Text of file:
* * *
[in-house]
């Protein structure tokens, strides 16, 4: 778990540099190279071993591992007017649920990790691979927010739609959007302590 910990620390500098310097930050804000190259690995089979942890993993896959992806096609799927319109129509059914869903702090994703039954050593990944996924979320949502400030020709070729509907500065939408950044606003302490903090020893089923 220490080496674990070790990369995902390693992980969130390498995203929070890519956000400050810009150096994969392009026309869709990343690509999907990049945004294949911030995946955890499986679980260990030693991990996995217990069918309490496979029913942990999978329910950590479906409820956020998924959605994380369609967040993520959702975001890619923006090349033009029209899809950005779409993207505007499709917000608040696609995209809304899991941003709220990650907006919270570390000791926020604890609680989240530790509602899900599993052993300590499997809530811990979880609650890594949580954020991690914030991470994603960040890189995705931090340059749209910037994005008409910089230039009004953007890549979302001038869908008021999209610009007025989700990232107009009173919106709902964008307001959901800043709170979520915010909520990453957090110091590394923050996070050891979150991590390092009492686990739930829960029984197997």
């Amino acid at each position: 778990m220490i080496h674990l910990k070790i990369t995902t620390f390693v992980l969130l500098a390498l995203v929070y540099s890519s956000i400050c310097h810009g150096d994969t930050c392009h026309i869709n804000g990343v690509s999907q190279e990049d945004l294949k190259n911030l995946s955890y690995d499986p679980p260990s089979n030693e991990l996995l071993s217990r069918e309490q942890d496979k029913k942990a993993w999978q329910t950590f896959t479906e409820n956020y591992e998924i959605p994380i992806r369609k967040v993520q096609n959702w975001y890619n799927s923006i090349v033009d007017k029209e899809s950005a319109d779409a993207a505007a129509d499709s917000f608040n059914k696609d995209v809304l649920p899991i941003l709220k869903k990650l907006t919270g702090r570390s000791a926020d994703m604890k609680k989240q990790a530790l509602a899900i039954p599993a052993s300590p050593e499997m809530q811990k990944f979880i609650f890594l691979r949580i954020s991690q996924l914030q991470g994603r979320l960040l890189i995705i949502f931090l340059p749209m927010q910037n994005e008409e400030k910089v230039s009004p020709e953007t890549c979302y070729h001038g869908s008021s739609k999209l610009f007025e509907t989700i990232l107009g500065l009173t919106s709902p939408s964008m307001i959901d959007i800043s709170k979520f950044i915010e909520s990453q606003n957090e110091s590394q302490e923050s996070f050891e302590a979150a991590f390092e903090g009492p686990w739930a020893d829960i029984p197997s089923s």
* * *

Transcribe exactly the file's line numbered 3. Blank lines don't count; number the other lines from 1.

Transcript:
């Amino acid at each position: 778990m220490i080496h674990l910990k070790i990369t995902t620390f390693v992980l969130l500098a390498l995203v929070y540099s890519s956000i400050c310097h810009g150096d994969t930050c392009h026309i869709n804000g990343v690509s999907q190279e990049d945004l294949k190259n911030l995946s955890y690995d499986p679980p260990s089979n030693e991990l996995l071993s217990r069918e309490q942890d496979k029913k942990a993993w999978q329910t950590f896959t479906e409820n956020y591992e998924i959605p994380i992806r369609k967040v993520q096609n959702w975001y890619n799927s923006i090349v033009d007017k029209e899809s950005a319109d779409a993207a505007a129509d499709s917000f608040n059914k696609d995209v809304l649920p899991i941003l709220k869903k990650l907006t919270g702090r570390s000791a926020d994703m604890k609680k989240q990790a530790l509602a899900i039954p599993a052993s300590p050593e499997m809530q811990k990944f979880i609650f890594l691979r949580i954020s991690q996924l914030q991470g994603r979320l960040l890189i995705i949502f931090l340059p749209m927010q910037n994005e008409e400030k910089v230039s009004p020709e953007t890549c979302y070729h001038g869908s008021s739609k999209l610009f007025e509907t989700i990232l107009g500065l009173t919106s709902p939408s964008m307001i959901d959007i800043s709170k979520f950044i915010e909520s990453q606003n957090e110091s590394q302490e923050s996070f050891e302590a979150a991590f390092e903090g009492p686990w739930a020893d829960i029984p197997s089923s």